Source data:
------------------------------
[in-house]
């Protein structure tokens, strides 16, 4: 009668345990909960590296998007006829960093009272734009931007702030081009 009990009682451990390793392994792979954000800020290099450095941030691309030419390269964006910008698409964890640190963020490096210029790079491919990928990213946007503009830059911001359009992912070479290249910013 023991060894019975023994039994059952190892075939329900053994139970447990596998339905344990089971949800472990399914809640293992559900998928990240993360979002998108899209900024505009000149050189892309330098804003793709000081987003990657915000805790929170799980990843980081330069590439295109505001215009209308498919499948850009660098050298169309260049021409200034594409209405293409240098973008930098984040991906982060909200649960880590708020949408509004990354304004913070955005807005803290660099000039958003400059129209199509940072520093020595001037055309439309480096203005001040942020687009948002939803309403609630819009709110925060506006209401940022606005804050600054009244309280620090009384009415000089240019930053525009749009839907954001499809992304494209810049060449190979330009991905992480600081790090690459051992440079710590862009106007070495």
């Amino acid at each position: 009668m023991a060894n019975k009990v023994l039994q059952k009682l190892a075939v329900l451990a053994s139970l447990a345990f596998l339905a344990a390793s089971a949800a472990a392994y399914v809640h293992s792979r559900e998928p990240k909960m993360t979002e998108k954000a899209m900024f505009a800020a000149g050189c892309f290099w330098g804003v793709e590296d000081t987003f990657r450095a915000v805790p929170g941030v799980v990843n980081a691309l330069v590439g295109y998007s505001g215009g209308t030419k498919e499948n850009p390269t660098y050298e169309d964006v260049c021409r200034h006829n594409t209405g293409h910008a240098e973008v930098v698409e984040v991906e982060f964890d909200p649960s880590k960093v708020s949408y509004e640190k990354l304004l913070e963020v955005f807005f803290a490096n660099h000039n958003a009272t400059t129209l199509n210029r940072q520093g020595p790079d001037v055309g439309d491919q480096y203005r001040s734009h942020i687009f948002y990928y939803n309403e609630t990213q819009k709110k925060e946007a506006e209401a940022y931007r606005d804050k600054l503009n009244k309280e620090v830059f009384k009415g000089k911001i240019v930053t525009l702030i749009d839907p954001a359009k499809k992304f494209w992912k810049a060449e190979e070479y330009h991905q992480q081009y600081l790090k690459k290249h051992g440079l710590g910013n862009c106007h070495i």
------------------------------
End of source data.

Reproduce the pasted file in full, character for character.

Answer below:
[in-house]
């Protein structure tokens, strides 16, 4: 009668345990909960590296998007006829960093009272734009931007702030081009 009990009682451990390793392994792979954000800020290099450095941030691309030419390269964006910008698409964890640190963020490096210029790079491919990928990213946007503009830059911001359009992912070479290249910013 023991060894019975023994039994059952190892075939329900053994139970447990596998339905344990089971949800472990399914809640293992559900998928990240993360979002998108899209900024505009000149050189892309330098804003793709000081987003990657915000805790929170799980990843980081330069590439295109505001215009209308498919499948850009660098050298169309260049021409200034594409209405293409240098973008930098984040991906982060909200649960880590708020949408509004990354304004913070955005807005803290660099000039958003400059129209199509940072520093020595001037055309439309480096203005001040942020687009948002939803309403609630819009709110925060506006209401940022606005804050600054009244309280620090009384009415000089240019930053525009749009839907954001499809992304494209810049060449190979330009991905992480600081790090690459051992440079710590862009106007070495």
């Amino acid at each position: 009668m023991a060894n019975k009990v023994l039994q059952k009682l190892a075939v329900l451990a053994s139970l447990a345990f596998l339905a344990a390793s089971a949800a472990a392994y399914v809640h293992s792979r559900e998928p990240k909960m993360t979002e998108k954000a899209m900024f505009a800020a000149g050189c892309f290099w330098g804003v793709e590296d000081t987003f990657r450095a915000v805790p929170g941030v799980v990843n980081a691309l330069v590439g295109y998007s505001g215009g209308t030419k498919e499948n850009p390269t660098y050298e169309d964006v260049c021409r200034h006829n594409t209405g293409h910008a240098e973008v930098v698409e984040v991906e982060f964890d909200p649960s880590k960093v708020s949408y509004e640190k990354l304004l913070e963020v955005f807005f803290a490096n660099h000039n958003a009272t400059t129209l199509n210029r940072q520093g020595p790079d001037v055309g439309d491919q480096y203005r001040s734009h942020i687009f948002y990928y939803n309403e609630t990213q819009k709110k925060e946007a506006e209401a940022y931007r606005d804050k600054l503009n009244k309280e620090v830059f009384k009415g000089k911001i240019v930053t525009l702030i749009d839907p954001a359009k499809k992304f494209w992912k810049a060449e190979e070479y330009h991905q992480q081009y600081l790090k690459k290249h051992g440079l710590g910013n862009c106007h070495i």